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Genes for Good

From SNPedia


After answering (how many?) survey questions on Facebook, you are able to get free genetic testing which gives you your raw data. This data is compatible with Promethease.

They offer several downloads. Promethease understands any of the files in either VCF or 23andMe format.

Some of their files are imputed. These give the largest report, but since some of your genotypes have been 'imputed' they are assumed, and may not be true. Individuals from ethnic groups which were not part of the Genes for Good training sets can expect more errors than people from similar ethnic groups. It's unclear exactly what groups were used for training, but it's safe to assume western europeans are well represented.

Files that don't mentioned 'imputed' should only include genotypes which were actually observed. This results in a smaller promethease report, but with higher confidence.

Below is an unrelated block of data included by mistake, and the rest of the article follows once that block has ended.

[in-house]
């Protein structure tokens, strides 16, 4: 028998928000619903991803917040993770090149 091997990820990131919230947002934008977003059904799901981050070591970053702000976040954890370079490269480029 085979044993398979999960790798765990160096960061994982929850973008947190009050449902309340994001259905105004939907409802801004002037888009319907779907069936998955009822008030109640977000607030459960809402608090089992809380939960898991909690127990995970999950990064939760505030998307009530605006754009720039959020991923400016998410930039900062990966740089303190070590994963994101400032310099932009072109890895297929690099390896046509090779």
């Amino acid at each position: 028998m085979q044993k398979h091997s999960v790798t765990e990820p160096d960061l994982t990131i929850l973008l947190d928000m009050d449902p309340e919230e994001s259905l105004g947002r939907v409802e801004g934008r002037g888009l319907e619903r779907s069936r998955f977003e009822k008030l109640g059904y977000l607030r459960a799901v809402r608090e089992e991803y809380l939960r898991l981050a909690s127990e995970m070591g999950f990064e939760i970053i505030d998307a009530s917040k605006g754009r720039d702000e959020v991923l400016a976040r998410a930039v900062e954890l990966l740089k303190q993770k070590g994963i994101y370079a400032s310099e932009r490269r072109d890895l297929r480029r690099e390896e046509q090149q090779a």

Some of their files also indicate 'noY_noMT' indicating that SNPs from these haploid chromosomes are not included. Without them it is impossible to see any data reloated to your haplogroups.

For a small ($2) additional fee, you can combine (pool) additional files together, which might let you have the best of both worlds.

As for how to interpret a pooled report.

Notice that many of your genos say 'count 2'. Those were in both files. The ones that were only in one file, don't say that. Since we expect everything from the original file, to be in the imputed, that is enough to let you know what's imputed.

In practice there are a few genos that differ between the files. This relates mostly to different representations of the same information. ie, 23andMe like to use II or DD or DI to indicate indel for Indels. Genes for Good will usually use the actual genotype so you'll probably see (for example) rs1234(G;G) or rs1234(;) or rs1234(-;G). By clicking the checkbox for conflicts, you can find these.

See also VCF